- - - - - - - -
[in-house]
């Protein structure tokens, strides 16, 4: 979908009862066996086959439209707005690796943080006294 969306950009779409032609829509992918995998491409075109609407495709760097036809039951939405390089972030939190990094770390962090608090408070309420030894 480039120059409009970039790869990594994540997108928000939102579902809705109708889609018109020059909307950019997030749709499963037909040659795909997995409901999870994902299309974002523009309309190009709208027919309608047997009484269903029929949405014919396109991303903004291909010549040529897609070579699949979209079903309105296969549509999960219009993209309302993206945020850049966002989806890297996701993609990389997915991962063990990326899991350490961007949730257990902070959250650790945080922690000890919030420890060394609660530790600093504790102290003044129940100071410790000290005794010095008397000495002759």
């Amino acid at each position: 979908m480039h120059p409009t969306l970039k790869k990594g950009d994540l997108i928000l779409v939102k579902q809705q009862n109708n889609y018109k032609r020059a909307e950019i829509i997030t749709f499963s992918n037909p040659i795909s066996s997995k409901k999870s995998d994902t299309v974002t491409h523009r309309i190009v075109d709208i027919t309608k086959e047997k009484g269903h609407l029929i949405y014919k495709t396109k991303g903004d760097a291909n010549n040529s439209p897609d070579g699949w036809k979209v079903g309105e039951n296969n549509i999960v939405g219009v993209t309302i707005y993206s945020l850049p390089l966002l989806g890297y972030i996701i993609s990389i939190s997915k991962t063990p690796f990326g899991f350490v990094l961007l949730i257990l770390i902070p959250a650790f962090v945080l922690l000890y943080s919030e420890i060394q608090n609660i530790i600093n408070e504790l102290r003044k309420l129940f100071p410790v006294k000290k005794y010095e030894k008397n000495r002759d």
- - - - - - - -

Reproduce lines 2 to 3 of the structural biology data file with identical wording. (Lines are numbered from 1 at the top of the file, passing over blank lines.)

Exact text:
């Protein structure tokens, strides 16, 4: 979908009862066996086959439209707005690796943080006294 969306950009779409032609829509992918995998491409075109609407495709760097036809039951939405390089972030939190990094770390962090608090408070309420030894 480039120059409009970039790869990594994540997108928000939102579902809705109708889609018109020059909307950019997030749709499963037909040659795909997995409901999870994902299309974002523009309309190009709208027919309608047997009484269903029929949405014919396109991303903004291909010549040529897609070579699949979209079903309105296969549509999960219009993209309302993206945020850049966002989806890297996701993609990389997915991962063990990326899991350490961007949730257990902070959250650790945080922690000890919030420890060394609660530790600093504790102290003044129940100071410790000290005794010095008397000495002759």
């Amino acid at each position: 979908m480039h120059p409009t969306l970039k790869k990594g950009d994540l997108i928000l779409v939102k579902q809705q009862n109708n889609y018109k032609r020059a909307e950019i829509i997030t749709f499963s992918n037909p040659i795909s066996s997995k409901k999870s995998d994902t299309v974002t491409h523009r309309i190009v075109d709208i027919t309608k086959e047997k009484g269903h609407l029929i949405y014919k495709t396109k991303g903004d760097a291909n010549n040529s439209p897609d070579g699949w036809k979209v079903g309105e039951n296969n549509i999960v939405g219009v993209t309302i707005y993206s945020l850049p390089l966002l989806g890297y972030i996701i993609s990389i939190s997915k991962t063990p690796f990326g899991f350490v990094l961007l949730i257990l770390i902070p959250a650790f962090v945080l922690l000890y943080s919030e420890i060394q608090n609660i530790i600093n408070e504790l102290r003044k309420l129940f100071p410790v006294k000290k005794y010095e030894k008397n000495r002759d």